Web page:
News from the African continent buzzed on Twitter as #TurkanaOil rose into the top ten global trending topics.

Kenya struck black gold.

During a national press conference, Kenya’s Energy Minister Kiraitu Murungi proudly held up a glass vile filled with thick, crude oil, “We will make sure that the oil in Kenya is a blessing for the people of Kenya and not a curse,” he declared.  A hopeful statement, but one imbued with both the promise and despair the discovery of oil has brought to so many other African nations.

‘The resource curse’, ‘the Dutch disease’, ‘the paradox of plenty’ are all descriptors for how potential financial gains of the petroleum industry often become mired in corruption, debt, and environmental degradation.  Perhaps the best, or worst, example is petrol powerhouse Nigeria.  The discovery of Nigerian oil coincided with a perfect storm of national sovereignty, civil war, excessive foreign lending, and Niger Delta oil fires.  To date, Nigerians live with the stark dichotomy of the wealth and poverty.  Although Nigeria accrues $120 million (US) daily from oil exports, most Nigerians continue to live off $2 a day.

Avoiding the same pitfalls may present a challenge for Kenya’s flailing economy.  In 2011 the Kenyan shilling gained notoriety as the world’s worst performing currency after its value sharply declined, interest rates skyrocketed, and inflation neared 20 percent.  Although Kenya’s economic and political situation is more stable than most of its East African neighbors, standard of living for most Kenyans has taken a hit over the last decade.  Nearly half of all Kenyans live on less than a dollar a day and are unable to meet their daily nutritional needs.

Poverty is a struggle known all too well in the newly oil rich Turkana County. Located in Northern Kenyan, its arid lands and the daily struggle for potable water have grown more extreme as climate change threatens already scarce resources.  Yet now the discovery of petroleum presents a new potential beginning for the community.

“Oil in Turkana, Cement in Pokot, North Rift is saying goodbye to poverty and cattle rustling!” tweeted @amon_gallis.

Despite growing excitement from the region absent of adequate healthcare and basic amenities like electricity is palpable, much of Kenya’s exporting future remains contingent upon the British oil firm Tullow and how the government will navigate international interests hungry for East African resources.

The scramble for Africa’s resources dominated by European colonial powers in the late 19th and early 20th centuries has seen a 21st century revival on the continent, but now with more players from farther West and East.  The United States along with China and several oil producing Middle Eastern nations directed its investments towards East Africa adding their names to a long list of those eager to capitalize on African energy potential.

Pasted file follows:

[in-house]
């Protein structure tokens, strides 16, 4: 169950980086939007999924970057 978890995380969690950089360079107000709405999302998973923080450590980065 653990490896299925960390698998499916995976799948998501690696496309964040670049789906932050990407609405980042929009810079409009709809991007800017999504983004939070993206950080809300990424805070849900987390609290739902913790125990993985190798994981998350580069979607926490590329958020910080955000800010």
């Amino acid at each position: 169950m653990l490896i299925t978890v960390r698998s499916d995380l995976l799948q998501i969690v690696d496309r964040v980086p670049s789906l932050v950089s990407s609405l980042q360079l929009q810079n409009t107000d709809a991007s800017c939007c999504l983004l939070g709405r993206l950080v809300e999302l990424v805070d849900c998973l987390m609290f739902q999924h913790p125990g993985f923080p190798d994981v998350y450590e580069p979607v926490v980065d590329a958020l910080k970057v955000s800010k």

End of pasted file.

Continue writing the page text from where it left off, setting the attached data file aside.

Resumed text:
While Tullow Oil PLC continues to excavate in Turkana, pressures from the World Bank, the International Monetary Fund (IMF), and global economic powerhouses to its East and West mount, ready to offer the same services to develop the new oil industry lent to Nigeria and other oil-bearing West African nations.  However, Kenya may find its strength and guarantee Energy Minister Murungi’s promise to make oil a blessing and not curse through East African solidarity.

According to Kenyan oil industry expert Patrick Obath, it would be wise for Kenya and its oil-rich neighbors: Uganda, Ethiopia, South Sudan, and Tanzania to develop its industries collectively rather than independently.  Obath suggests that if these countries were to invest a world-class refinery as one group they could lower the unit cost of production and instantly make East African products competitive.

Though Kenyan oil is not projected to enter the marketplace projected for another three years, its government must implement solid frameworks (like Obath’s proposed East African investment bloc) in order to maximize its oil wealth.  Taking a lesson from the Norwegian example, Kenya could raise Turkana, its nation, and potentially its region out of poverty through the creation of an oil account similar to The Petroleum Fund of Norway, which uses its revenues to equally distribute wealth.

During this long excavation period, the key for gaining the most from future oil earnings will be to get Kenya’s politics and governance right now.  In this regard Kenya possesses a head start as one of Africa’s most democratic nations; however it must evade internal political/economic corruption and the lure of short-term cash gains presented by external investors.  It is at this juncture Kenya must begin to build its oil future and decide whether to go the way of Nigeria or Norway.

Jamila Aisha Brown is a freelance writer, political commentator, and social entrepreneur.  Her entrepreneurship, HUE, provides consulting solutions for development projects throughout the African Diaspora.  You can follow her on Twitter and engage with HUE, LLC.